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Getting Started with Nessie and Iceberg REST

Nessie supports Apache Iceberg REST! Some of the features are

  • All clients that “speak” Iceberg REST can work with Nessie, whether it’s running under Java, Scala, Python or Rust.
  • Nessie supports S3 and compatible object stores like MinIO, and supports both request signing and session tokens.
  • (Currently experimental) support for Google Cloud Storage and ADLS Gen2.
  • Plus all the existing Nessie features.

To give Nessie with Iceberg REST a try, we prepared a Docker/Podman compose file for you. Running Nessie on your laptop and accessing it using Spark SQL and Iceberg REST is not difficult. The following starts Nessie with Minio and a predefined bucket.

curl -o docker-compose.yml

docker-compose -f docker-compose.yml up
# or use podman-compose, if you're using Podman

Once all the containers are running, you can run Spark-SQL:

spark-sql  \
  --packages "org.projectnessie.nessie-integrations:nessie-spark-extensions-3.5_2.12:0.93.1,org.apache.iceberg:iceberg-spark-runtime-3.5_2.12:1.5.2,org.apache.iceberg:iceberg-aws-bundle:1.5.2" \
  --conf spark.sql.extensions=org.projectnessie.spark.extensions.NessieSparkSessionExtensions,org.apache.iceberg.spark.extensions.IcebergSparkSessionExtensions \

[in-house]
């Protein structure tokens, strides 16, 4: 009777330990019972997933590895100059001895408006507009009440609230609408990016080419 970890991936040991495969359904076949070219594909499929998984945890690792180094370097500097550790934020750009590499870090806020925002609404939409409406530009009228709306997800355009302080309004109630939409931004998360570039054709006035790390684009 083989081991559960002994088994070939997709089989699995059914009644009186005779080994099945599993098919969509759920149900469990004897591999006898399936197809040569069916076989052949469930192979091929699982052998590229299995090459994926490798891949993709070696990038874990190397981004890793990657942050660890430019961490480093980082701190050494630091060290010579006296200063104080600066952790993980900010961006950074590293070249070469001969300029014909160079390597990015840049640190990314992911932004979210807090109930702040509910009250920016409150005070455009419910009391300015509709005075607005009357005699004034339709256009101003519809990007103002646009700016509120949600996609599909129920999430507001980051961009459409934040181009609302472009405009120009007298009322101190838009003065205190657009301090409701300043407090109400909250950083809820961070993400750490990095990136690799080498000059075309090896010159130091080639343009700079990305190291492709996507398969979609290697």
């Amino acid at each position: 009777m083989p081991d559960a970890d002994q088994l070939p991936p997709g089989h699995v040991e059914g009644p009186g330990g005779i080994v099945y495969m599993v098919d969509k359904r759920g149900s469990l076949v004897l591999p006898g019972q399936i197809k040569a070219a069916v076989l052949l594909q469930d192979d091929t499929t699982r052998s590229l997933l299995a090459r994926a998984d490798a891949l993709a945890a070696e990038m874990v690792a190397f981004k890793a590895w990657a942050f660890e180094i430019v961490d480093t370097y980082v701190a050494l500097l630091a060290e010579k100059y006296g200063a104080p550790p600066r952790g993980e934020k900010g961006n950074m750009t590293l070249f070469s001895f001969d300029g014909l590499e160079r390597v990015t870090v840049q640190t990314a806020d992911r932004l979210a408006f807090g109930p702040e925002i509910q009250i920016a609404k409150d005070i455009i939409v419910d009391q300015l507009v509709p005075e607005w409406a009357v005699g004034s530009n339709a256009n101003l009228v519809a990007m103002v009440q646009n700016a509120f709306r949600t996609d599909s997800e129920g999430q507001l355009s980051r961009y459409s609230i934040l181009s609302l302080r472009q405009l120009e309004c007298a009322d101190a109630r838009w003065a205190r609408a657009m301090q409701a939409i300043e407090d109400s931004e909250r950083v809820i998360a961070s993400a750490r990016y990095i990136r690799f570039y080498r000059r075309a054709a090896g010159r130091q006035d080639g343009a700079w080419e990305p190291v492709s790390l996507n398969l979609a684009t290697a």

--conf spark.sql.catalogImplementation=in-memory \
  --conf "spark.sql.catalog.nessie.scope=catalog sign" \
  --conf spark.sql.catalog.nessie.oauth2-server-uri= \
  --conf spark.sql.catalog.nessie.credential=client1:s3cr3t \
  --conf spark.sql.catalog.nessie.uri= \
  --conf spark.sql.catalog.nessie.type=rest \
  --conf spark.sql.catalog.nessie=org.apache.iceberg.spark.SparkCatalog


With Nessie all necessary configuration about the object store (in the above example it is S3 via MinIO) is pushed from Nessie to the Iceberg client used by Spark. Requests from Spark/Iceberg to the object store are “secured” via Nessie, in the above example using S3 request signing. This means, that you do not configure object store credentials on your Iceberg REST clients.

And that’s basically all to connect to Nessie using Iceberg REST and try it out locally - from there it just works.

The above docker/podman-compose configuration does a bunch of things for the convenience of a demo/try-out. A production-like setup would need a couple configuration settings. In other words, Nessie needs to know a few things, before it can serve Iceberg REST: